The charming remains of this roadside medieval church, dedicated to St Nicholas of Myra, probably fell into ruin during the tumultuous period that was the mid 17th century in Ireland. Kinsealy/Kinsaley comes from the Irish ‘Cionn Sáile’ which translates as salt-head/saltwater-head which reflects that at one stage in its history the sea encroached far further inland. The church is plain in structure and only the nave survives intact. Its west gable stands resolute, with a tall round arched window and a double bellcote above.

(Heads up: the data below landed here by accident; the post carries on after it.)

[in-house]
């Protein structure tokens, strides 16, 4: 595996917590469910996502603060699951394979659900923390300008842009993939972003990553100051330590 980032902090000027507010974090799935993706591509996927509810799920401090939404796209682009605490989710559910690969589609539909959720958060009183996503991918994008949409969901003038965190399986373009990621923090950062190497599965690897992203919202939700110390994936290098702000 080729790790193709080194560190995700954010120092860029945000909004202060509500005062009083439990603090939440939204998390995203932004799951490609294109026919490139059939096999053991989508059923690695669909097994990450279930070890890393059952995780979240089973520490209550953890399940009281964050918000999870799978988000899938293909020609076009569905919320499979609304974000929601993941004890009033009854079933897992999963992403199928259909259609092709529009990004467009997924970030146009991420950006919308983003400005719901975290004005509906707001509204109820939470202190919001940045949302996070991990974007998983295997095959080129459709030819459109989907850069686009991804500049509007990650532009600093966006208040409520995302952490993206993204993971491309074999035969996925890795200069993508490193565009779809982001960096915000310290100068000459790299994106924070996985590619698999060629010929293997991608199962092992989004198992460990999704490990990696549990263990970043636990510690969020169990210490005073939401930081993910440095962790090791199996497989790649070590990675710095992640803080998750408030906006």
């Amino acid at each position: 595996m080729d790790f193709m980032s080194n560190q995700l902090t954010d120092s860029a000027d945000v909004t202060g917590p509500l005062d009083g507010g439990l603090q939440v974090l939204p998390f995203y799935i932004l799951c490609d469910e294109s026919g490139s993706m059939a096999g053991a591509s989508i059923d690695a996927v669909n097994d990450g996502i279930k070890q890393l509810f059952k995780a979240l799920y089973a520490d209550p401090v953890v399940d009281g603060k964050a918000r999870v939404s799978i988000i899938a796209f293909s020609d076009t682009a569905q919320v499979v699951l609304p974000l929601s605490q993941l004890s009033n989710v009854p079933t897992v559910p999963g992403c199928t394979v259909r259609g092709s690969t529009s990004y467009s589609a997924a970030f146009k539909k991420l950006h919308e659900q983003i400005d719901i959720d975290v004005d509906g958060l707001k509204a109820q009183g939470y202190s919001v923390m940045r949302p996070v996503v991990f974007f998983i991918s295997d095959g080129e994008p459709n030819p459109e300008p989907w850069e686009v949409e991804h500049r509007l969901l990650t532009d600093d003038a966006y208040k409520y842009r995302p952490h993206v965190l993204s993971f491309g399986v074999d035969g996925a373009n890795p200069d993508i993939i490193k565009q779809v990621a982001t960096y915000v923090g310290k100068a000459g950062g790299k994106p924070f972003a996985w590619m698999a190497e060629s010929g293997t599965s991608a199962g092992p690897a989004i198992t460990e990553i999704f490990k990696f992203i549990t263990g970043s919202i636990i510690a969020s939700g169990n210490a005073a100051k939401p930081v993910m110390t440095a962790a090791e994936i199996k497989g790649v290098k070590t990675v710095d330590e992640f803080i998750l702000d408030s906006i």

The arch is all that survives of the chancel, which by 1837 Samuel Lewis described as a ‘picturesque ruin covered in ivy’, the mausoleum of the antiquarian Austin Cooper nestles closely to its northeast. Cooper held high office in the Irish treasury but his lasting influence was due to his interest in recording the ancient buildings of Ireland. The graveyard that surrounds the church contains burials dating from the 18th – 20th century, the earliest grave that still stands dates from 1754 and is dedicated to Elias Reynolds and five of his children who died in their youth.
The ever expanding sprawl of Dublin has in the past threatened this important site, one hopes that its history will not be forgotten by developers in the future.
GPS: 53.42448, -6.16873